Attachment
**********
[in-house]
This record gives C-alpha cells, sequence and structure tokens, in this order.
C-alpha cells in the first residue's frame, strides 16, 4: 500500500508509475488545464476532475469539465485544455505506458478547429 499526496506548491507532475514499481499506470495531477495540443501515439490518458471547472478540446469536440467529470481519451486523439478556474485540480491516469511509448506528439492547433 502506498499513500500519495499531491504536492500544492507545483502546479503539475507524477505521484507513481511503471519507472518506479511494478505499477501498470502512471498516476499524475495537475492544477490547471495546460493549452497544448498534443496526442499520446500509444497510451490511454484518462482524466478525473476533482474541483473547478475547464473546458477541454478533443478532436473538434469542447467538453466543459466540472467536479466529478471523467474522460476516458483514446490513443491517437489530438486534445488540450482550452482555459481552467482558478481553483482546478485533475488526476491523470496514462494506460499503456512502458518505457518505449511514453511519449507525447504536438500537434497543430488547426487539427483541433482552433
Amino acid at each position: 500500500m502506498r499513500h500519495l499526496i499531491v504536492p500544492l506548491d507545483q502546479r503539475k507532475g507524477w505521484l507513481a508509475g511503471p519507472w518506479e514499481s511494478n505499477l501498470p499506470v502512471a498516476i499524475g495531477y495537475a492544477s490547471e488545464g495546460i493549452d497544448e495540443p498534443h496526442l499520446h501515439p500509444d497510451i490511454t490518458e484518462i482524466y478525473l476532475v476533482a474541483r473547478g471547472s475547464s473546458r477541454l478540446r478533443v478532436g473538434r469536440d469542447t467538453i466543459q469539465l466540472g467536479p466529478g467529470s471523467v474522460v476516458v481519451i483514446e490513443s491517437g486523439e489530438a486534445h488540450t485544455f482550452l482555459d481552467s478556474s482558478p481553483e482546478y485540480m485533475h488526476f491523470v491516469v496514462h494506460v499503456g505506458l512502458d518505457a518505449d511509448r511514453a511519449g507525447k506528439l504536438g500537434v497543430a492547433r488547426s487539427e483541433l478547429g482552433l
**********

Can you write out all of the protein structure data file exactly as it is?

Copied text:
[in-house]
This record gives C-alpha cells, sequence and structure tokens, in this order.
C-alpha cells in the first residue's frame, strides 16, 4: 500500500508509475488545464476532475469539465485544455505506458478547429 499526496506548491507532475514499481499506470495531477495540443501515439490518458471547472478540446469536440467529470481519451486523439478556474485540480491516469511509448506528439492547433 502506498499513500500519495499531491504536492500544492507545483502546479503539475507524477505521484507513481511503471519507472518506479511494478505499477501498470502512471498516476499524475495537475492544477490547471495546460493549452497544448498534443496526442499520446500509444497510451490511454484518462482524466478525473476533482474541483473547478475547464473546458477541454478533443478532436473538434469542447467538453466543459466540472467536479466529478471523467474522460476516458483514446490513443491517437489530438486534445488540450482550452482555459481552467482558478481553483482546478485533475488526476491523470496514462494506460499503456512502458518505457518505449511514453511519449507525447504536438500537434497543430488547426487539427483541433482552433
Amino acid at each position: 500500500m502506498r499513500h500519495l499526496i499531491v504536492p500544492l506548491d507545483q502546479r503539475k507532475g507524477w505521484l507513481a508509475g511503471p519507472w518506479e514499481s511494478n505499477l501498470p499506470v502512471a498516476i499524475g495531477y495537475a492544477s490547471e488545464g495546460i493549452d497544448e495540443p498534443h496526442l499520446h501515439p500509444d497510451i490511454t490518458e484518462i482524466y478525473l476532475v476533482a474541483r473547478g471547472s475547464s473546458r477541454l478540446r478533443v478532436g473538434r469536440d469542447t467538453i466543459q469539465l466540472g467536479p466529478g467529470s471523467v474522460v476516458v481519451i483514446e490513443s491517437g486523439e489530438a486534445h488540450t485544455f482550452l482555459d481552467s478556474s482558478p481553483e482546478y485540480m485533475h488526476f491523470v491516469v496514462h494506460v499503456g505506458l512502458d518505457a518505449d511509448r511514453a511519449g507525447k506528439l504536438g500537434v497543430a492547433r488547426s487539427e483541433l478547429g482552433l